The Federal Trade Commission Needs an Office of Civil Rights
Civil Rights Policy Brief # 171 | By: Rodney A. Maggay | August 26, 2021
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On July 31, 2021 David Brody and Sara Collins of the Lawyers Committee for Civil Rights Under the Law sent a letter to the United States Federal Trade Commission (FTC) on behalf of their group and twenty-three other national advocacy organizations. This collection of organizations is calling on the FTC to address online discrimination, exploitation of personal data and abusive practices. The group contends that unfair and deceptive commercial data practices cause substantial harm to communities of color and are reinforcing structural racism and systemic bias against marginalized communities. The letter asks the FTC to remedy these issues through rulemaking and by the establishment of an Office of Civil Rights (OCR) in the FTC. The letter goes on to state that the establishment of an OCR office will allow it to “assess the equities of modern digital trade” and allow OCR to “advise on actions the Commission may take” regarding unjust disparate treatment on the basis of a protected class (race, ethnicity, religion, national origin, sexual orientation, age, etc.).
Currently there are more than thirty Office of Civil Rights within federal agencies. While there are differences from office to office the core work around OCR’s is twofold. For internal matters at a federal agency an OCR helps with civil rights complaints from its employees such as Equal Employment Opportunity (EEO) complaints and reasonable workplace accommodations based on disability or religion. And for external matters an agency’s OCR monitors entities and programs that have received federal funding from an agency to ensure that non – discrimination requirements are met under various federal statutes such as Title VI of the Civil Rights Act of 1965, Title IX of the Education Amendments and other federal statutes. LEARN MORE
The request by the Lawyers Committee for Civil Rights and their partner organizations for an Office of Civil Rights to be established at the FTC would be a welcome step and would be in line with how other federal agencies have tried to ensure compliance with civil rights statutes.
An examination of how OCR’s have worked at other agencies shows that compliance with civil rights statutes are being monitored and reported. In the letter sent to the FTC a detailed list of unfair and deceptive commercial data practices illustrates how marginalized communities are often at a disadvantage. The ability of commercial firms to discriminate based on a protected class is allowed to occur unchecked whereas other federal agencies have implemented complaint processes to report these companies and firms.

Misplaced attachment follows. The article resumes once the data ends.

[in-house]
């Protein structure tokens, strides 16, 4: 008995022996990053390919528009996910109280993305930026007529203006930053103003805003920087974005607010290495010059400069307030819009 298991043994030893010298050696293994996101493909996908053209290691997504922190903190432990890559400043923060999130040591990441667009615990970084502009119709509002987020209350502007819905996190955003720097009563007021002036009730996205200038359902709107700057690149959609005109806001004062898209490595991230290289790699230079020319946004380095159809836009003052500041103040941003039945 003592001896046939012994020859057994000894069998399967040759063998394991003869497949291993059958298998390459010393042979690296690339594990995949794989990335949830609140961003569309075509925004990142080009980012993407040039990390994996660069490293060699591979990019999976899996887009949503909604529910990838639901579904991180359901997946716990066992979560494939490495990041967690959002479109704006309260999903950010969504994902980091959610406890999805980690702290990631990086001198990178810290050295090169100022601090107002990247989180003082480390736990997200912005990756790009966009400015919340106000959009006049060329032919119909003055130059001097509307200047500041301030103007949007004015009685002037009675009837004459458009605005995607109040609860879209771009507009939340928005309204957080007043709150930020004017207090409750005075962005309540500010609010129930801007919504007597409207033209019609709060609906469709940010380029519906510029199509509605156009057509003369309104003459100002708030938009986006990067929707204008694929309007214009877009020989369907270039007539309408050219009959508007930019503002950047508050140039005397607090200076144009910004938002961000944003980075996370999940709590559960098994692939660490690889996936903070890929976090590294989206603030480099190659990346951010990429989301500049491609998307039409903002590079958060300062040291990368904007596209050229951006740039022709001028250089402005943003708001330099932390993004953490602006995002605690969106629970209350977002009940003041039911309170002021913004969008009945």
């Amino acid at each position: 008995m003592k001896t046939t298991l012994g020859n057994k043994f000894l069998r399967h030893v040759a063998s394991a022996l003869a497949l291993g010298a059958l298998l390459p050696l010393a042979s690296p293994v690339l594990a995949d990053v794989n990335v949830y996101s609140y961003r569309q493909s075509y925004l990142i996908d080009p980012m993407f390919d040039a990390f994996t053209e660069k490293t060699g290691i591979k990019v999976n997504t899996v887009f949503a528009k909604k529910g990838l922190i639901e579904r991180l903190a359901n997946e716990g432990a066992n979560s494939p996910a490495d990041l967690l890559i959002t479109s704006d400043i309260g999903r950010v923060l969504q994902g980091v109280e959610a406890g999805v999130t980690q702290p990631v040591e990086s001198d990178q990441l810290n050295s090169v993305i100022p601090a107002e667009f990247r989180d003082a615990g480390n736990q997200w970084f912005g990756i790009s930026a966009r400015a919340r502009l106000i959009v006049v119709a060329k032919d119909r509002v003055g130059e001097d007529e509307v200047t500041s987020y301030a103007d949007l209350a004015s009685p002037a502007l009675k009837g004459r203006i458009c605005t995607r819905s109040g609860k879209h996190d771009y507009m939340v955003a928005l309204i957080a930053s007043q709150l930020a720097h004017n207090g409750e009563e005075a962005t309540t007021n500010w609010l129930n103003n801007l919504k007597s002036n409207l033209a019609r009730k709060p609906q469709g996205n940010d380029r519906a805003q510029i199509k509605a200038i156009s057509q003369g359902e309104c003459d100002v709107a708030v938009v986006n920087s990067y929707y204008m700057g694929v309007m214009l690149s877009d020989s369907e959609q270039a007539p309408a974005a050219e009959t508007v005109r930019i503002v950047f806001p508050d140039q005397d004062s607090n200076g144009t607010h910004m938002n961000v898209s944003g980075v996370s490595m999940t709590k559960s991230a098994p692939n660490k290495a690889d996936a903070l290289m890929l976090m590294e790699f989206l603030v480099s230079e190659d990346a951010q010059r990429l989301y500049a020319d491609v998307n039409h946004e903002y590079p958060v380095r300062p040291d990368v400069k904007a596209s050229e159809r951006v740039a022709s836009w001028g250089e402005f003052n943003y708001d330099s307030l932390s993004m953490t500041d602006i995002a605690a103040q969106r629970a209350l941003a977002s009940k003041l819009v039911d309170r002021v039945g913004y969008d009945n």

If a company uses an automated – decision making system that is rooted in long standing patterns of discrimination (search engine algorithms to suppress results that are distinctly ethnic, phone apps like Uber that permit rejection of distinctly Black surnames) than having an OCR at the FTC to hear these complaints would help to put the FTC on notice that these incidents are occurring. There are also companies that are obscuring pricing and fee structures against perceived ethnic users. And consumers are increasingly losing the ability to manage privacy settings and delete unwanted accounts.
This current inability to report to the FTC algorithm manipulation and inability to control their personally identifiable information leaves consumers with very few options. They are often simply left in the dark. Companies who use the info to exploit individual consumers and their communities are allowed to continue on as before without any incentive to change their business practices. An OCR at the FTC would allow consumers to report firms they believe are acting deceptively and pressure the FTC to adopt regulations to protect not only consumers but specifically minority consumers. What is needed are regulations that force companies and firms to be transparent and accountable about their practices with regard to racial biases and their collection of personally identifiable information. The establishment of an Office of Civil Rights, like at other federal agencies, will help the FTC understand what problems consumers are facing out there and give them an idea on how to regulate those deceptive commercial practices and abuses. LEARN MORE
This brief was compiled by Rod Maggay. If you have comments or want to add the name of your organization to this brief, please contact Rod@USResistnews.org.
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